When it comes to obesity and cardiovascular disease, the only true statement is that we don’t fully know how they are related. The exact mechanism and the links between these two diseases are still under research. On one hand, obesity seems to be a risk factor for the development of heart failure, on the other hand when a patient has obesity and heart failure at the same time, obesity seems to exert some protective effects. More specifically the researchers look at the role of body composition in the development of heart failure.
It is also believed that there are some indirect pathways from obesity to cardiovascular disease. For example, because it promotes insulin resistance and diabetes, type 2 diabetes is one of the main risk factors for cardiovascular disease. So, this creates an indirect pathway to cardiovascular disease through type 2 diabetes.
High blood pressure, is another risk factor for cardiovascular disease, and obesity promotes this. So, it’s hard to tease out what’s the exact pathway. There I multiple pathways from obesity to cardiovascular disease, both morbidity, and mortality.
Higher levels of bad cholesterol, especially small particles of bad cholesterol, are associated with a higher risk of atherosclerosis. The blood vessel becomes narrow, the lumen is shrunk, there is less room for blood to flow, and a higher risk that a blood clot can form in that narrowed vessel. This promotes a lack of blood flow and if this happens in the heart, then it can promote a heart attack and if it happens in the brain it can promote a stroke. Things that increase the risk for atherosclerosis are high blood pressure, dysregulated blood lipids, and diabetes as well. So, there are a lot of links between obesity and atherosclerosis and that is just one form of cardiovascular disease.
It’s not just one thing that links obesity and atherosclerosis. The orchestrated effects of hyperinsulinemia, hyperglycemia, high blood sugar, fatty acids, and all the proinflammatory cytokines promote that stress on the vascular wall. They also increase inflammation and promotes dysfunction of our endothelial cells and all of that promotes atherosclerosis development.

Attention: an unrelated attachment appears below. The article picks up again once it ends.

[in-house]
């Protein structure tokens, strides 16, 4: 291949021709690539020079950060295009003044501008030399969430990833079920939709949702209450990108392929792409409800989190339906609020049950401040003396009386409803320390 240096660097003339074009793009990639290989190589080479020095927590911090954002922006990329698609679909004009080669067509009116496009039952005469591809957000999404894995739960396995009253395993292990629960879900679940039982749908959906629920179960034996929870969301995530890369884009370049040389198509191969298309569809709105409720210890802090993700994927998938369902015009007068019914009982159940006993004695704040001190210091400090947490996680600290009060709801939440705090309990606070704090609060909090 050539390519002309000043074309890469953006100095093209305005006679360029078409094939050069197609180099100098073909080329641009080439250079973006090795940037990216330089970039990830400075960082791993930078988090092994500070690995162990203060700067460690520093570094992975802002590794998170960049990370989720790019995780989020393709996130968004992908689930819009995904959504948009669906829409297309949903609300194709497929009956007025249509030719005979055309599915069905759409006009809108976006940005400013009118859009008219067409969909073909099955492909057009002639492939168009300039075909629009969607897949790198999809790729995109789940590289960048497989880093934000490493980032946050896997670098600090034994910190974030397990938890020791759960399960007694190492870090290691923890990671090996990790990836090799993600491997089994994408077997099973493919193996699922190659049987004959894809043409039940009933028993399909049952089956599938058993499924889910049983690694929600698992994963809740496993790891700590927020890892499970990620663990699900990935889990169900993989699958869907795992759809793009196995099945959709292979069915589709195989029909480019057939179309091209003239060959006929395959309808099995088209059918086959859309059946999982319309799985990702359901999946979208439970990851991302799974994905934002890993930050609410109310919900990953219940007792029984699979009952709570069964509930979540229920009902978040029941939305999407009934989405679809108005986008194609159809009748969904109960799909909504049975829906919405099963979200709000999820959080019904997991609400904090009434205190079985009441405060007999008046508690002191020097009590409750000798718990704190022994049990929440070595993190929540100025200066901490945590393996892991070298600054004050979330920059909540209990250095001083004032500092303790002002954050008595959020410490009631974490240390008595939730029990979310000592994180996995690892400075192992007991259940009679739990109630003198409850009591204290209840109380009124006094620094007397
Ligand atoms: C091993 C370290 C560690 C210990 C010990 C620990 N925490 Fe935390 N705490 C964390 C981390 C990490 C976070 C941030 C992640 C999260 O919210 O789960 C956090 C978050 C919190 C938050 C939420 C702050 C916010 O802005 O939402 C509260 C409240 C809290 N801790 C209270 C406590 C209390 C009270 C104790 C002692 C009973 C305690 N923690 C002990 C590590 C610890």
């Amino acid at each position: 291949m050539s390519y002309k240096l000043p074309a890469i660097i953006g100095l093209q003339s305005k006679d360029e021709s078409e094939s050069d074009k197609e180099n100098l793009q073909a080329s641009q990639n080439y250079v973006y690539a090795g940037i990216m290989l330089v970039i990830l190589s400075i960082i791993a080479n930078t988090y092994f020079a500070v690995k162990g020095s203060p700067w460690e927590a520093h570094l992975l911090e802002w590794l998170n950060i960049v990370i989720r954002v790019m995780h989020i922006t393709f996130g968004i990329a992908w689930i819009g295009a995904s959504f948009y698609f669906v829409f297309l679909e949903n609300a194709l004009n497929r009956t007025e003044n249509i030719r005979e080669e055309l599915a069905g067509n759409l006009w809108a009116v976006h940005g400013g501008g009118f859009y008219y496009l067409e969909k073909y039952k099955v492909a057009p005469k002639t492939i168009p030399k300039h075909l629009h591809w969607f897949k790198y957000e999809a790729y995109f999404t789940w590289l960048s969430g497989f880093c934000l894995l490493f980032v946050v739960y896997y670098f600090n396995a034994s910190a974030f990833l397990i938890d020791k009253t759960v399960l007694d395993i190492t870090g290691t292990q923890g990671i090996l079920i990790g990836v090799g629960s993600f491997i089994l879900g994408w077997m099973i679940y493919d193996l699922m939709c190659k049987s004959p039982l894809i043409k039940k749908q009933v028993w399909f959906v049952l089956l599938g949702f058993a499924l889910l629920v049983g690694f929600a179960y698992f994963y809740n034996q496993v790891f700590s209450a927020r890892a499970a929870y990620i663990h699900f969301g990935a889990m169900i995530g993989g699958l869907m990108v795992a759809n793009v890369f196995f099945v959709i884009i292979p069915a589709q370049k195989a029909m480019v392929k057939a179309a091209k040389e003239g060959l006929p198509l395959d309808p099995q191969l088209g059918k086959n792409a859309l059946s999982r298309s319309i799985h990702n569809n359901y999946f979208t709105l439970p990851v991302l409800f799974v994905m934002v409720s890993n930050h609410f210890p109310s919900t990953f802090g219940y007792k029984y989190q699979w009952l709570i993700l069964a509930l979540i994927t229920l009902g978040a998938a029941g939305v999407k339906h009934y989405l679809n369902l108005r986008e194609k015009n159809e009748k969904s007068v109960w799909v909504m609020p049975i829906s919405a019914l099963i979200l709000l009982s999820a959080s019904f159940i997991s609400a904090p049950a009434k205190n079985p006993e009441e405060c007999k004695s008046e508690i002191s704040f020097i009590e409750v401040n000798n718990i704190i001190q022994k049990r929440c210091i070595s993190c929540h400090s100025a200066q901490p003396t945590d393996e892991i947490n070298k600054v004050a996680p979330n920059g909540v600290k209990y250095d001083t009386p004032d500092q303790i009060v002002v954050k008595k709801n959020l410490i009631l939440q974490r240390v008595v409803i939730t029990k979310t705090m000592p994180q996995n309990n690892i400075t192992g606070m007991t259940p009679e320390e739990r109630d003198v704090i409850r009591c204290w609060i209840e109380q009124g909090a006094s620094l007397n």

In addition to atherosclerosis promoting the effects of obesity, there also is a strong correlation between obesity and dysfunction of the heart muscle. Part of the reason is that the heart has to work a lot harder to supply blood to the, now more blood vessels exist in individuals with obesity because they have, because they have larger frames altogether. Fat tissue may also deposit between muscle fibers in the heart, decoupling them electrically, again promoting dysfunction of the heart muscle.
Cardiovascular Disease is Preventable
The good news about this is that a lot of cardiovascular diseases, not just heart disease, but cardiovascular disease is preventable. Even if you’ve got a predisposition for certain kinds of o heart disease, there are ways to reduce your risk. A lot of it depends on your lifestyle and what you’re eating in your level of activity. It also depends on the amount of stress in your life.
What we’ve learned over decades is that medications and lifestyle therapy change that you can make to stop disease progression or reverse it in some cases, and this is the information that was trying to get to the public. Your parents’ medical history does not have to be yours; you can do something about it.
A heart disease prevention program has to take a very close look at your diet, and it has to take a look at your exercise. The prominent point bats your diet hover around two things: fat, fruits, and vegetable. You’ve got to get your saturated fat and trans-fat as low as you possibly can. If you do that you can decrease your risk of coronary heart disease by 40-50%. If you get these fats down and increase your fruits and vegetables, then you stand to decrease your risk of heart attack or stroke significantly.